Monday, October 30, 2006
The past year has witnessed countless, major security breaches involving laptop computers, putting millions of consumers’ identities at risk of theft. I encourage organizations to stave off further portable computer thefts and losses by considering GPS tracking technology for their fleets of laptops.
GPS is the simplest solution for organizations trying to address their laptop computer security concerns. These machines are easy to steal and can go missing anywhere. MyLaptopGPS, an Oklahoma-based company, provides a particularly attractive form of GPS tracking as a service. If the technology is affordable, like MyLaptopGPS’, organizations are remiss not to install it on their entire laptop fleets.
MyLaptopGPS uses proprietary Internet-based GPS, an affordable technology that makes the company’s product of the same name easy to use and preferable to offerings from other GPS providers. MyLaptopGPS™ also installs software that encrypts and silently removes important files from lost laptops—returning these electronic documents to their rightful owners while placing the data out of criminals’ reach.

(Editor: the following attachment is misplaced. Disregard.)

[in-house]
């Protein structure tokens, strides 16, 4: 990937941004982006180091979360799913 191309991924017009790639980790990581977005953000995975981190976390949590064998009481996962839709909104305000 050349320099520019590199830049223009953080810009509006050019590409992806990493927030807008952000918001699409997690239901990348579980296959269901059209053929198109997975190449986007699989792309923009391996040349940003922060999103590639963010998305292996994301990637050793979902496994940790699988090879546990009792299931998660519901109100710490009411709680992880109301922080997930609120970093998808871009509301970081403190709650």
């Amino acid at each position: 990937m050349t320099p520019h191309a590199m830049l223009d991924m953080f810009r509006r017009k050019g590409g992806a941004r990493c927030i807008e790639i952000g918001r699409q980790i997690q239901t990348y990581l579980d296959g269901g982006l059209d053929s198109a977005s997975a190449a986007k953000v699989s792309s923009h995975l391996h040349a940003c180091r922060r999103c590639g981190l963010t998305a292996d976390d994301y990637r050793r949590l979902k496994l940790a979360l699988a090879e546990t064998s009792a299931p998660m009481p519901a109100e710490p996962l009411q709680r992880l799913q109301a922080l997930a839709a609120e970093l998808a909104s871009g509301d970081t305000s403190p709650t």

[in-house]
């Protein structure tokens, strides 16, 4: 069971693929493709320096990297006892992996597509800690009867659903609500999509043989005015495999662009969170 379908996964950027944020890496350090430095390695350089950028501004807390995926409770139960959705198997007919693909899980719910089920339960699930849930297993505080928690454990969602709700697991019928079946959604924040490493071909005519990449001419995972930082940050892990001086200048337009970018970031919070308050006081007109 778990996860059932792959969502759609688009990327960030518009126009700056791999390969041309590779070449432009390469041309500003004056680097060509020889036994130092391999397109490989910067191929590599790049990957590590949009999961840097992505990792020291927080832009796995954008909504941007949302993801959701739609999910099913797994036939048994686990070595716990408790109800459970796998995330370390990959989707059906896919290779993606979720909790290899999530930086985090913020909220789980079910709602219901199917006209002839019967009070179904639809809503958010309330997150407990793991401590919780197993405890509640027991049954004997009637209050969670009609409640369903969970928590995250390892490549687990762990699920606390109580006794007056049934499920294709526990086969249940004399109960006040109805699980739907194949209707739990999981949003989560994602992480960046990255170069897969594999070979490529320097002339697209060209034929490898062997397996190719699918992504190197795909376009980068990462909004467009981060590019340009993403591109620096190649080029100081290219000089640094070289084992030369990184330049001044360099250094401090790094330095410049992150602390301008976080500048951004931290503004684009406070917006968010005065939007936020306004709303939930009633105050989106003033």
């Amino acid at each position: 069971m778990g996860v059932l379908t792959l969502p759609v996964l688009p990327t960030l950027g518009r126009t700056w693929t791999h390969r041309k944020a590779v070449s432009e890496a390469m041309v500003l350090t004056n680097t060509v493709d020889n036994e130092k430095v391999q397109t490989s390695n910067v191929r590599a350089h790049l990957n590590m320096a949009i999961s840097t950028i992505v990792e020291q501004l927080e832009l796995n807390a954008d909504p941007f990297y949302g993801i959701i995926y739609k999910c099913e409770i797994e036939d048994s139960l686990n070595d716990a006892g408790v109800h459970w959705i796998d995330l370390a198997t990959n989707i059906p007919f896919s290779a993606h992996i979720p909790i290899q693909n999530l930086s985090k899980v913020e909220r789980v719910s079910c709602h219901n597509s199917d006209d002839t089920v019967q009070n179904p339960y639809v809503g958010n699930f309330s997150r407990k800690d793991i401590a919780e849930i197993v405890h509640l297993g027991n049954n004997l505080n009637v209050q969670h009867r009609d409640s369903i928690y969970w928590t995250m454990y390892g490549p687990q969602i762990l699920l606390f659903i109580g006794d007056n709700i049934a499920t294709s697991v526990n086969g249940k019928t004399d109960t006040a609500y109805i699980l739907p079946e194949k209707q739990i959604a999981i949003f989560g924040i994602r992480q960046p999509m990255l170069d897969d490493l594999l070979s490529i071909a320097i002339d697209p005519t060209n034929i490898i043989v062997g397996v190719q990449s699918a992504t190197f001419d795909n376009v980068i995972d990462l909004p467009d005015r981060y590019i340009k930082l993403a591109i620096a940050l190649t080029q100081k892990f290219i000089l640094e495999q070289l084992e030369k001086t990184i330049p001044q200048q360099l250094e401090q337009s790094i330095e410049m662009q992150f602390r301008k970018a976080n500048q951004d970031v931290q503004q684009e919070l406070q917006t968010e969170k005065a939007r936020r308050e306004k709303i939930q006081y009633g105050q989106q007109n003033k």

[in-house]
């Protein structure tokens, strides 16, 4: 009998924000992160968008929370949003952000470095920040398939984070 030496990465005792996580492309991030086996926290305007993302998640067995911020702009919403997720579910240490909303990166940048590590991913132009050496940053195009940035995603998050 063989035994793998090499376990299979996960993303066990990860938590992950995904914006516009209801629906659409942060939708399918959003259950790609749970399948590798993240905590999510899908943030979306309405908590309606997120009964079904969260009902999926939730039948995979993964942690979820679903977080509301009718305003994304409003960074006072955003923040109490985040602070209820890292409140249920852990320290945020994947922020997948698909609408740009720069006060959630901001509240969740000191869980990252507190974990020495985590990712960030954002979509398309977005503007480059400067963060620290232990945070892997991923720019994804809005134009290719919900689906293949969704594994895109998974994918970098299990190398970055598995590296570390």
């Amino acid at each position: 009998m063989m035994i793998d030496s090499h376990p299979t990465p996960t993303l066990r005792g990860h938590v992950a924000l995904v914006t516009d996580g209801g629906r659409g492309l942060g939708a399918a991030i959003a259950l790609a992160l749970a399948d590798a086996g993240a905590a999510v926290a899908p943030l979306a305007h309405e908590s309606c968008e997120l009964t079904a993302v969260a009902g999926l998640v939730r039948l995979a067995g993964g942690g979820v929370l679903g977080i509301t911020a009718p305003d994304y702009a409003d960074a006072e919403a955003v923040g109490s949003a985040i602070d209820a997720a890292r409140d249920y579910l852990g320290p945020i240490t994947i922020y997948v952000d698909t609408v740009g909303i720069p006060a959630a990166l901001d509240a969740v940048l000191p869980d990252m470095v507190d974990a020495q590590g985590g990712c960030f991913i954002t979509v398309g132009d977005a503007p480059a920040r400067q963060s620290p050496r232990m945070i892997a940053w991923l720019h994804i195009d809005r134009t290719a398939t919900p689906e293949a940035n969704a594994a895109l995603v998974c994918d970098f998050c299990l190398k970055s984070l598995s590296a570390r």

According to MyLaptopGPS' chief technology officer, “MyLaptopGPS allows responsible and conscientious companies to track stolen laptops. But much more importantly, it allows the rightful owners to ‘push the big red button’ and delete sensitive data from the stolen machine right under the thief’s nose, simultaneously transferring it back to a secure location. This is, by far, the most important consideration.
The past year’s spate of government data breaches recently prompted the House Government Reform Committee to investigate. As reported by CNET News, the committee found each of the government’s 19 agencies reporting at least one loss of data since 2003. Meanwhile, earlier this month the Department of Homeland Security released a report that found laptop computers at its own Inspector General’s Office in many ways unsecured. DHS’s findings followed many months' worth of incidents and worrisome revelations, including those at General Electric Co., the Commerce Department, the Veterans Affairs Department, Hotels.com, Equifax Inc., and elsewhere.
Laptops have always been a target of thieves due to their ease of procurement and resale value. In the past an organization would fret over the monetary loss of the machine. Today, the laptop’s value is equal to the cost of a press release announcing the theft of the machine’s data, plus the hundreds and thousands, if not millions, of dollars the company ends up spending to protect consumers from the theft.